If you’re wondering how life would be in Armenia, the best way to get an idea of course is to come to Armenia!  Rent an apartment, give yourself at least a few weeks to soak in the pace, the activities, etc.  It’s of course still quite different to live here than to just visit for a few weeks, but it will help you get a feel for things here much better than reading a paragraph on the web.

That having been said, we’ll write a little about the life here, so you can at least decide if you want to come out for a few weeks to test it out.

The pace of life in Armenia is slow.  Yerevan of course has the fastest pace of life, with 1/3 of the country’s population.  But even in Yerevan, a walk at 8am on a weekday will amaze you as there are hardly any signs of life.  At 8:30 you see people have started to come out and kids are going to school, and at 9, there is the normal bustle of city life.  If you want to get breakfast, go to a store, or visit an office, you shouldn’t be surprised that many places will still not open for another hour or so, regardless of when they are supposed to.

The city and country are littered with cafes, and you’ll be hard pressed to find yourself with a comfortable little place to sit and have an extremely cheap (50¢US) coffee or tea outdoors in nice weather.  In Yerevan of course, there are much fancier cafes and options, so you can spend quite a bit more on a drink if you like.  A half liter beer (17 ounces, or 1.3 American bottles of beer) will cost you 400-600 drams ($1 or $2US) at the same cafes, whether in a bottle or on draft.

People are overall quite friendly, though service can just as easily come with a frown.  But if you are lost, or in the countryside, you can expect a local to ‘adopt’ you and help you find your way, or offer you something to drink or eat, and even invite you into his/her home.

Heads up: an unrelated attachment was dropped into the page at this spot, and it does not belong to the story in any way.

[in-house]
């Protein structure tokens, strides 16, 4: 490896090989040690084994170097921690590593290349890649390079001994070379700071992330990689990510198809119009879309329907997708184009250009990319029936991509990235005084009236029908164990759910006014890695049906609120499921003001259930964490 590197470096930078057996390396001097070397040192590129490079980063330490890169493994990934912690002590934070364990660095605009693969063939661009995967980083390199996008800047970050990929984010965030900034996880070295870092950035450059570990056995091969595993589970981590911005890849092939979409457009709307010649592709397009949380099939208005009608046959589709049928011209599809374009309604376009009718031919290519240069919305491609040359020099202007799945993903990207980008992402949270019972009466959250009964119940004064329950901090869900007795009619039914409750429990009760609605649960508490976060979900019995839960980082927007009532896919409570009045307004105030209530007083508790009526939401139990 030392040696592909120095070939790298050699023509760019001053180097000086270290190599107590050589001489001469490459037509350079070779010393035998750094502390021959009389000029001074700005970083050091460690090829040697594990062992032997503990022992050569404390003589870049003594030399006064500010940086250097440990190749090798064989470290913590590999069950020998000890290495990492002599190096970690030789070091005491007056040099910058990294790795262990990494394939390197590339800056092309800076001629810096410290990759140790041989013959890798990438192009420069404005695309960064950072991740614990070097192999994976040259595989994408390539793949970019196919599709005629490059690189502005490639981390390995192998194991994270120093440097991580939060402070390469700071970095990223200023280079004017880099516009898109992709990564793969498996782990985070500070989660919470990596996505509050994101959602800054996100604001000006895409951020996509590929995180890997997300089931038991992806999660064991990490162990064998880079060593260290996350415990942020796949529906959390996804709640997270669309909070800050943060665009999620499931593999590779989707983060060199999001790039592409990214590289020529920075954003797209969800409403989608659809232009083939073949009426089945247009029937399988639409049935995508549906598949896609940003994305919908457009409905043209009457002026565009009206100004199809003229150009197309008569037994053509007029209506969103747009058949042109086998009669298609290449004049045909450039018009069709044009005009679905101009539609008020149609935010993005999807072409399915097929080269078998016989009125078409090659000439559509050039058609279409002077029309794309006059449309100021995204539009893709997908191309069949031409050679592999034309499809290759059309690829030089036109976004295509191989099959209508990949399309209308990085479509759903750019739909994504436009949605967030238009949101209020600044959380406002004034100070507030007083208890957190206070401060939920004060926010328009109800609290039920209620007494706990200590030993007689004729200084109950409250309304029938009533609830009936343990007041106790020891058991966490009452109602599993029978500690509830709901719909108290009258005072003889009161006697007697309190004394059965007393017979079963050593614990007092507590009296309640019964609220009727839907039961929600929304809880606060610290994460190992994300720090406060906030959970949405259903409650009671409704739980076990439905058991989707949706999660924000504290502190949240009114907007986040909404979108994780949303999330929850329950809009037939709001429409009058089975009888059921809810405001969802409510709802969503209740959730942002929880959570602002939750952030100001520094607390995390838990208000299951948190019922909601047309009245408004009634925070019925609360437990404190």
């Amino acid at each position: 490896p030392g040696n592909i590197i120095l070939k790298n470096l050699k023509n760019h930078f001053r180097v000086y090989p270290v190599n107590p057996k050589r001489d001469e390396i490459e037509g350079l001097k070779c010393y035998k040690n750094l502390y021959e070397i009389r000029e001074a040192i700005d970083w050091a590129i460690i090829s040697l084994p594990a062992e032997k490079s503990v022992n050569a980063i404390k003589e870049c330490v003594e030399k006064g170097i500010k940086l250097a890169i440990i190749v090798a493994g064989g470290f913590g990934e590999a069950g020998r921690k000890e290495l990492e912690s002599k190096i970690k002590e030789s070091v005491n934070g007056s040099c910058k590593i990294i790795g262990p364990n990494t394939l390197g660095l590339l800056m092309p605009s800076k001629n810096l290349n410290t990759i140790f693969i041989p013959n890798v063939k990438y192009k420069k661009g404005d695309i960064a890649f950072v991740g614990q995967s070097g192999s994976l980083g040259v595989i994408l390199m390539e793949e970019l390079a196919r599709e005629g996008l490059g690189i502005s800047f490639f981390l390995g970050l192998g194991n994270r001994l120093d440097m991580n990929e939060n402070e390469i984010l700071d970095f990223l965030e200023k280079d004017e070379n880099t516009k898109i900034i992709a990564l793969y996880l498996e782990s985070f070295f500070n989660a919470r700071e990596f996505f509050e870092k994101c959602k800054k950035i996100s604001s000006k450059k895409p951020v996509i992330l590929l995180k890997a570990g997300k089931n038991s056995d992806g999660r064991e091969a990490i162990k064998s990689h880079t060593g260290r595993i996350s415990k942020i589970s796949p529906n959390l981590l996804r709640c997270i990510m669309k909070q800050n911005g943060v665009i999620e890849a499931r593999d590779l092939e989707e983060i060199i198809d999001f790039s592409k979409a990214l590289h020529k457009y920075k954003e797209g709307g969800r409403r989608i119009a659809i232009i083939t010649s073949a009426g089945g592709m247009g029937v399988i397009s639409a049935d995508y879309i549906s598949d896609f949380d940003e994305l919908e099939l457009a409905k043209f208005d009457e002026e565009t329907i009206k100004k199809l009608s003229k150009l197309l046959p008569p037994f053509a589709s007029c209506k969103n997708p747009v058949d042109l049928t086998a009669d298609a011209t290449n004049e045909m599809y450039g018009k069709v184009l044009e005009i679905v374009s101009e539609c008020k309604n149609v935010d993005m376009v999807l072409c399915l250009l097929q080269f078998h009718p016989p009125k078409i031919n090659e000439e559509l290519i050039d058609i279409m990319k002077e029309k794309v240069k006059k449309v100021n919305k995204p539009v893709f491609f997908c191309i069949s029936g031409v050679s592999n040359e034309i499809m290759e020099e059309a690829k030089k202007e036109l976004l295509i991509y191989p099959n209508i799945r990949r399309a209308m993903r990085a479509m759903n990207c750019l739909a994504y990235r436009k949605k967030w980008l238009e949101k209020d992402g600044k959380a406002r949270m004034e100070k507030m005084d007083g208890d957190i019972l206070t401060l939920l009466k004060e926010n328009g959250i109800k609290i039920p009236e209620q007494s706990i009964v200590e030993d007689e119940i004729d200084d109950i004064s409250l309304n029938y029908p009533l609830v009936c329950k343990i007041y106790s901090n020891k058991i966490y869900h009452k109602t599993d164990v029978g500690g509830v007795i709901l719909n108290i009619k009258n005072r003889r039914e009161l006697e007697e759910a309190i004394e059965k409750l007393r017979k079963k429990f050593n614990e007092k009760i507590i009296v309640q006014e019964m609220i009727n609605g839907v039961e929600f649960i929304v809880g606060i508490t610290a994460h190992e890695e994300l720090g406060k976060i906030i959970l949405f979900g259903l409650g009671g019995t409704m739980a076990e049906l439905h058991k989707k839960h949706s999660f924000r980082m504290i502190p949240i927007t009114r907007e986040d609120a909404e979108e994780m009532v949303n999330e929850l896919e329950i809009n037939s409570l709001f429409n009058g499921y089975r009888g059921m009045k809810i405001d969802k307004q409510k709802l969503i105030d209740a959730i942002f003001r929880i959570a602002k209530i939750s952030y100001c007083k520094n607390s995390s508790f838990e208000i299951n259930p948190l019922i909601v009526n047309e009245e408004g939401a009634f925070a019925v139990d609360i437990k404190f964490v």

You may find it’s easy to meet people in Armenia, and that the ‘6 degrees of Kevin Bacon’ is more like the 2 degrees of Ara Minasian.  In other words, everyone seems to know just about everyone.  Plans are often made at the spur of the moment, with plans to meet for lunch, coffee or dinner made 10 minutes in advance.

In the city center of Yerevan, called Pokr Gentron, you can walk anywhere in 5 to 20 minutes.  If you don’t feel like walking, the taxis roaming the streets will take you anywhere in the center, or even just beyond for 600 drams (under $2US).

Trips to the countryside are quite rewarding, with the landscape changing dramatically as you go.  Ancient monasteries, unspoiled nature and crazy adventures await anyone who goes off the beaten track.

Regional trips are very easy as well.  Direct flights go all over Europe, the Middle East and Asia.  London, Paris, Frankfurt, Prague, Vienna, Warsaw, Riga, Moscow, Sochi, Kiev, Athens, Istanbul, Beirut, Aleppo, Dubai and many other cities have frequent flights to Yerevan.

Yerevan has a dry continental climate with low humidity.  Summers are hot, winters cold, with spring and especially fall having very comfortable nice temperatures.  Shorts are now common in Yerevan in the summers, and skiing is an option at a couple of ski towns with new lifts.  Other parts of Armenia and Karabakh can have very different weather and levels of humidity.  Shushi is usually cool and often foggy.  Much of Karabakh and Lori/Tavush can experience humidity.  Sevan and other higher altitude areas are cold much of the year.

In Yerevan, most people live in flats which they own, though rentals are very common now.  A construction boom in the last decade led to many large new buildings being built, and some were left unfinished when the boom ended.  Prices dropped and have now stabilized.  There is a wide selection of availability on the market currently.  On the outskirts of Yerevan, or outside of the capital most live in houses with gardens.  Prices for all of this fluctuates a great deal based on proximity to the city centers, size, type of construction, condition, and many other factors.

Fruits and vegetables are much more seasonal in Armenia than in the West, and when they are in season, they are usually unbelievably cheap and delicious.  The summer season of fruits starts in May with mulberries and strawberries then apricots, peaches, and then an avalanche of other fruits into the late fall which is ended with pomegranates and persimmons.  A couple of organic cooperatives will deliver in-season organic fruits and vegetable to your door at very low prices.


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